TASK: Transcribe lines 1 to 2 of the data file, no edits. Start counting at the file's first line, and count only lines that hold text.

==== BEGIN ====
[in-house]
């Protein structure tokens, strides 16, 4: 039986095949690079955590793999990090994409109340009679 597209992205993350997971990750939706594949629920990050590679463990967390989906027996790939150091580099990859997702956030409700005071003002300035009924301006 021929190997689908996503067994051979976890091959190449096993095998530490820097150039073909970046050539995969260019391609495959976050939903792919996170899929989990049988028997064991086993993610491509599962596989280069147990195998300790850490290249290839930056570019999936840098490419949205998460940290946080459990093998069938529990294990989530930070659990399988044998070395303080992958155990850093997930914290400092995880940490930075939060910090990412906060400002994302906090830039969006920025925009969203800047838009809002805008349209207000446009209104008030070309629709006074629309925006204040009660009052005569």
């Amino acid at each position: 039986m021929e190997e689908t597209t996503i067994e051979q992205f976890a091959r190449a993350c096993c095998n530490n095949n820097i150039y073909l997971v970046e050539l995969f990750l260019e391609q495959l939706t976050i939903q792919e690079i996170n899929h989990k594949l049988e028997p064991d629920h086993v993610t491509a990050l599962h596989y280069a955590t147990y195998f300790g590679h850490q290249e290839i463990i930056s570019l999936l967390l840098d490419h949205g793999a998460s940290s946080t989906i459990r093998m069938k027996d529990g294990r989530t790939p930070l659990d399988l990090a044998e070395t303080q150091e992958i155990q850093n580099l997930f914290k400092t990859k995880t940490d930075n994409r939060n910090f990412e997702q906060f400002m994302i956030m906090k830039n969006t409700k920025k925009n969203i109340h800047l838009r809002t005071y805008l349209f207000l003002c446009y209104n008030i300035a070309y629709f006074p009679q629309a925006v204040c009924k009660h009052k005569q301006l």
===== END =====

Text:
[in-house]
């Protein structure tokens, strides 16, 4: 039986095949690079955590793999990090994409109340009679 597209992205993350997971990750939706594949629920990050590679463990967390989906027996790939150091580099990859997702956030409700005071003002300035009924301006 021929190997689908996503067994051979976890091959190449096993095998530490820097150039073909970046050539995969260019391609495959976050939903792919996170899929989990049988028997064991086993993610491509599962596989280069147990195998300790850490290249290839930056570019999936840098490419949205998460940290946080459990093998069938529990294990989530930070659990399988044998070395303080992958155990850093997930914290400092995880940490930075939060910090990412906060400002994302906090830039969006920025925009969203800047838009809002805008349209207000446009209104008030070309629709006074629309925006204040009660009052005569």